A new scramble for Africa

Potgietersrus platinum mine, South Africa. Australian companies are in the forefront of a new ‘scramble for Africa’, reminis

On June 19, six executives — the entire board of Australian mining corporation Sundance Resources — were killed in a plane crash in the Republic of the Congo. Australian politicians and the corporate media emphasised the tragedy of their untimely deaths, showering praise on the deceased.

At the July 7 funeral of four of the executives in Perth, WA Premier Colin Barnett said: “Their enterprise, skill, daring and enthusiasm led them as pioneers to the frontier of developing resources in a difficult land … It takes men and women of courage and enterprise, skill and determination to develop those resources.”

Queensland Premier Anna Bligh said of Sundance director Ken Talbot on June 23: “He's created a lot of opportunities.” At the time of his death, Talbot had a personal fortune of $965 million and 35 corruption charges facing him in Queensland.

The Sundance directors created opportunities for themselves by “developing” African resources. But for the people in whose countries these resources exist — such as the “iron ore province” of West Africa, a vast area encompassing Gabon, Cameroon and the Congo — the mining companies create environmental destruction, economic exploitation and political repression.

Australian companies are in the forefront of a new “scramble for Africa”, reminiscent of that which took place in the late 19th century when the European empires carved up the continent. However, the 21st century scramble is in a post-colonial and nominally independent Africa, so the multinationals work with corrupt and authoritarian local elites.

The old European imperialists are still represented in this new scramble, along with the US, Canada, Brazil, China and Australia.

In October 2008, Sundance announced it had struck a deal with the Congolese government to buy the Nabeba iron ore project, bringing Sundance’s total holdings in the Congo and neighbouring Cameroon to 3755km². Striking deals in the Congo means getting involved with one of the most venal regimes in the world, ranking 158 out of 180 in a 2008 corruption study conducted by Transparency International.

Since assuming what is effectively dictatorial power after a brutal 1997 civil war, Denis Sassou Nguesso has enriched himself at the expense of the Congolese people, three quarters of whom, according to the 2009 UN Human Development Report, live on under US$2 a day.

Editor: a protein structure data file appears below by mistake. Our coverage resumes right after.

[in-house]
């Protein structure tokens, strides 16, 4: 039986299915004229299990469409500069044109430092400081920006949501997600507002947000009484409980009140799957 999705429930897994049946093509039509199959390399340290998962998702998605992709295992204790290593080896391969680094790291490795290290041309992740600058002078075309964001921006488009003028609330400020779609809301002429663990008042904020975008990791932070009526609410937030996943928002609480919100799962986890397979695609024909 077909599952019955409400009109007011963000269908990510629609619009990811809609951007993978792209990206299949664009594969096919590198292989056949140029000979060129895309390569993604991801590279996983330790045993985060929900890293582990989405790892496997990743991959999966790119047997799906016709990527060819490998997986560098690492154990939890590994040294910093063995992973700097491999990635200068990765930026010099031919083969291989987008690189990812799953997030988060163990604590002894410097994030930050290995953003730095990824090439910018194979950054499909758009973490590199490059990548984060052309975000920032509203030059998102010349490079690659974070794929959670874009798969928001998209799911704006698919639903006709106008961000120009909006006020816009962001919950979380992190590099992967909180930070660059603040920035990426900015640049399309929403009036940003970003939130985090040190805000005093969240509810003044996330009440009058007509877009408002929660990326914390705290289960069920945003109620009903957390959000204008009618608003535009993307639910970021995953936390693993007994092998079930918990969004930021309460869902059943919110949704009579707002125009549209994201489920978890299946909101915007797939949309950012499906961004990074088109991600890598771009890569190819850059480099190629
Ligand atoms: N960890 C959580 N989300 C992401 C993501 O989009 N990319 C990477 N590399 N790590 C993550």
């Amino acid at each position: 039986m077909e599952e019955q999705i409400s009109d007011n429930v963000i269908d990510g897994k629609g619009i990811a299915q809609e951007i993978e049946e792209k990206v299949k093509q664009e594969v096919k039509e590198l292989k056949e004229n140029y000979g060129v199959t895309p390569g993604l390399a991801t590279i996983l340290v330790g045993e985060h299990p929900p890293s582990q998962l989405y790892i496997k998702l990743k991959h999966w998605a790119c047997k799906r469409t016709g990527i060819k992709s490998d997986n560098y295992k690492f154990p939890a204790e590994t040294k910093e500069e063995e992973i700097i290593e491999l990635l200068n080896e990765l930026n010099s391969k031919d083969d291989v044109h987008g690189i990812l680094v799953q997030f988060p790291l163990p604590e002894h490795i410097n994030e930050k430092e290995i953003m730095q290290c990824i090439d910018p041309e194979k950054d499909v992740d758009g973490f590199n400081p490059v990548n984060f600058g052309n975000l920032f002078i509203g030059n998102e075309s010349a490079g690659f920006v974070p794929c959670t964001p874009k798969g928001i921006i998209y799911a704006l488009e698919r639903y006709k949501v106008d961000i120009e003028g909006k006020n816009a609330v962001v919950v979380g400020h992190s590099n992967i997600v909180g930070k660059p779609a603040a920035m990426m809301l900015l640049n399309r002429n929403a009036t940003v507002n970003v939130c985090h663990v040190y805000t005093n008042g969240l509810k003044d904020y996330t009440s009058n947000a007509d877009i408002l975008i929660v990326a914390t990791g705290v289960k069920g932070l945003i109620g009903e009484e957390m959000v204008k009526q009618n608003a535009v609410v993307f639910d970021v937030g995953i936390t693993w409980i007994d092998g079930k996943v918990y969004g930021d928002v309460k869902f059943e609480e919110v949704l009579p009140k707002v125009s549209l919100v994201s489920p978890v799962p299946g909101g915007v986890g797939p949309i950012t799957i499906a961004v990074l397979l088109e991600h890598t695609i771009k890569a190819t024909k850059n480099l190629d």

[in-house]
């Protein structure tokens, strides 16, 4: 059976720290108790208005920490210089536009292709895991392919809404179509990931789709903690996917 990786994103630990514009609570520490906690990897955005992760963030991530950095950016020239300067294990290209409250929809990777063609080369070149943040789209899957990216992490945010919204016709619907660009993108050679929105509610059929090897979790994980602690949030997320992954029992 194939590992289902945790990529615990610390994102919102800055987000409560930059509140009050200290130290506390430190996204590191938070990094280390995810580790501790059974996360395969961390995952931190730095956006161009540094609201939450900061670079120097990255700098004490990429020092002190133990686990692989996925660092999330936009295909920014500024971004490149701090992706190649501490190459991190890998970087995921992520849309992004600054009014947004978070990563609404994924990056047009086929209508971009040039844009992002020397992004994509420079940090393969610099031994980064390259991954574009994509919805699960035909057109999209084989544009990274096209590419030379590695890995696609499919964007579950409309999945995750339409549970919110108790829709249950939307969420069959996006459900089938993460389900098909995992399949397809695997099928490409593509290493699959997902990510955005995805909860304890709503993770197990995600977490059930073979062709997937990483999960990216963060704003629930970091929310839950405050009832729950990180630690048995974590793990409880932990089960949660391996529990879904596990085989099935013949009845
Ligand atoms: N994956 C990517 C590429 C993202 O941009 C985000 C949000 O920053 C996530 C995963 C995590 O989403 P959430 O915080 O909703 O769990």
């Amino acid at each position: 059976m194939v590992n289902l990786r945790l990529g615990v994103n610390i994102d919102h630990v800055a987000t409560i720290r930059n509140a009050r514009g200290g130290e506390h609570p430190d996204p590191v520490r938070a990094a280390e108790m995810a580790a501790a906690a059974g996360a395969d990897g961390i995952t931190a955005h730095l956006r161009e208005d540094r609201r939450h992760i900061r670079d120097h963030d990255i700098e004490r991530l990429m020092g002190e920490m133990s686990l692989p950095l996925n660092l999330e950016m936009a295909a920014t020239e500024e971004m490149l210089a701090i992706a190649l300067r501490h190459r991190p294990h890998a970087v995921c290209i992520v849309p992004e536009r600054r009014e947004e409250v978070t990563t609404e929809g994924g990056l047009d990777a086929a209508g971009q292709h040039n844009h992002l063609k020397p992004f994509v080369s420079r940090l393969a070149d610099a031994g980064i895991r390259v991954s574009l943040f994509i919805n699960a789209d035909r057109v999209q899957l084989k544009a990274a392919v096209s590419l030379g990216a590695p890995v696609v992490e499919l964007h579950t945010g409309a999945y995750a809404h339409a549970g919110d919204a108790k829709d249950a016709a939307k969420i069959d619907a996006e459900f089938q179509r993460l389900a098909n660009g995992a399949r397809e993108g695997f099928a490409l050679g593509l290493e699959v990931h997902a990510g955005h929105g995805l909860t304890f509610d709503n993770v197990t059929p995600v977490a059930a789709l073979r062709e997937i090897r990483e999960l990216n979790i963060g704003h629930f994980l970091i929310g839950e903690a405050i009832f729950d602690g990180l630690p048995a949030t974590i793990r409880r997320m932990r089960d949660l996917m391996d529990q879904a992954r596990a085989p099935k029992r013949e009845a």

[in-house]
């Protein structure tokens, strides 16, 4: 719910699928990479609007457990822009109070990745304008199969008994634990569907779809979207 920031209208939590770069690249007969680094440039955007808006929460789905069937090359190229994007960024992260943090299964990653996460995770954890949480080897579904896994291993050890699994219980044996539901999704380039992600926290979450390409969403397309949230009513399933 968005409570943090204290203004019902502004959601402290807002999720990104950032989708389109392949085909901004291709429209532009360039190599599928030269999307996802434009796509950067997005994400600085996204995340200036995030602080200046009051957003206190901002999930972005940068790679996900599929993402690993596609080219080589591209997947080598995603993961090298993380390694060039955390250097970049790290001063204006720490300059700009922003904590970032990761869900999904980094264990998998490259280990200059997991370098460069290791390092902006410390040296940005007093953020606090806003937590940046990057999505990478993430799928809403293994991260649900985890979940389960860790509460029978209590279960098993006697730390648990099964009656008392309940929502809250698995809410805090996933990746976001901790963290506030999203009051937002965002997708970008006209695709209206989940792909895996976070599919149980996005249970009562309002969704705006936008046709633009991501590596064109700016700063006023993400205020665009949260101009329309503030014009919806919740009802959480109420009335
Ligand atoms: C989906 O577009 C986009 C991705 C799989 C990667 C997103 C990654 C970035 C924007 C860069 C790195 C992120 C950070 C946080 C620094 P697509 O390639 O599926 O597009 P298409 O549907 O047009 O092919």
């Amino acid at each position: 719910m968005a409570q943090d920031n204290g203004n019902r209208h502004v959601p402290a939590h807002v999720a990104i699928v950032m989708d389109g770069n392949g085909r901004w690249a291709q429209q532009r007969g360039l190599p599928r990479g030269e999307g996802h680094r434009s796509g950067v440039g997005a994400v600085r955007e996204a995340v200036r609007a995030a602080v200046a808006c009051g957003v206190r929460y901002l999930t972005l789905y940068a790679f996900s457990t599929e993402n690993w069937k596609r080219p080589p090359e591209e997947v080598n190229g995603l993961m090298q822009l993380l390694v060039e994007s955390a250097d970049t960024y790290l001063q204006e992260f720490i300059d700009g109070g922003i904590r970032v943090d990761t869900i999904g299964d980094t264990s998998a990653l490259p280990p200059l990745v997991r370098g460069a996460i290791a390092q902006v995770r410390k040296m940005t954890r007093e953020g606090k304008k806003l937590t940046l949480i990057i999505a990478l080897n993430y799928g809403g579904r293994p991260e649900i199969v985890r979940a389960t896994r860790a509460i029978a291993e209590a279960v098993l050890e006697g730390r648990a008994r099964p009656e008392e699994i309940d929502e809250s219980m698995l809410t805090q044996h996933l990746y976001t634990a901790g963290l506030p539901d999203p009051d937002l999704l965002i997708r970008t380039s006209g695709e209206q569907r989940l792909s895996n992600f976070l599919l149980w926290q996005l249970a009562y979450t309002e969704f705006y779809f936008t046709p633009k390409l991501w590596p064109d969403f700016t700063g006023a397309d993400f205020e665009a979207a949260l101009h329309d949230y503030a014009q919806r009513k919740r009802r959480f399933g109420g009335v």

Sassou Nguesso is notorious for the astronomical hotel bills that accompany his visits abroad.

A five-night stay in New York’s Waldorf Astoria for the September 2006 UN General Assembly session left the Republic of the Congo with “a bill of £130,000 — comfortably more than the £106,000 that Britain gave the country in humanitarian aid last year”, the January 7, 2007 Sunday Times reported.

The source of Sassou Nguesso’s wealth and power is no mystery: his role is to keep the population under control, simultaneously allowing the multinationals free rein (in return for generous kickbacks).

Sundance also developed a close relationship with Cameroon’s President Paul Biya — a dictator in all but name, having staged rigged elections to stay in power since 1982.

Like all dictators, Biya does not tolerate dissent. In February 2008, protests gripped Cameroon as dissident groups challenged changes to the constitution and unions called a strike against rising fuel prices and poor working conditions.

They were brutally suppressed. Local NGO Maison des Droits de L'Homme reported more than 100 protesters killed, AFP reported on March 12, 2008.

Biya’s good relationship with foreign oil and minerals corporations (like Sundance) has allowed him to spend like Sassou Nguesso when he travels. On September 3, 2009, the BBC reported that a holiday he was then taking in France was costing $40,000 a day.

One of the chief attractions of West Africa as a source of iron ore and other minerals is the absence of meaningful environmental and labour laws.

That the Congo and Cameroon business model is standard for West Africa and throughout the “developing” world, highlights the fraudulent nature of public relations stunts such as the 2006 Extractive Industry Transparency Initiative (EITI).

The multinationals rake in billions, destroying the natural environment and ruining the livelihood of small farmers in the process.

Glossy brochures produced for potential investors trumpeted Sundance’s world class infrastructure facilities, but this infrastructure is purely to facilitate resource extraction.

Necessary social infrastructure remains neglected, with often tragic results. On June 21, a train crash in the Congo on the poorly maintained Pointe Noire-Brazzaville railway killed 76 people. Unlike the Sundance plane crash two days earlier, this received little attention in the Australian media.

Sundance is one of many foreign firms making their presence felt in the tri-national iron ore province with this vast, if largely unreported, robbery of natural resources.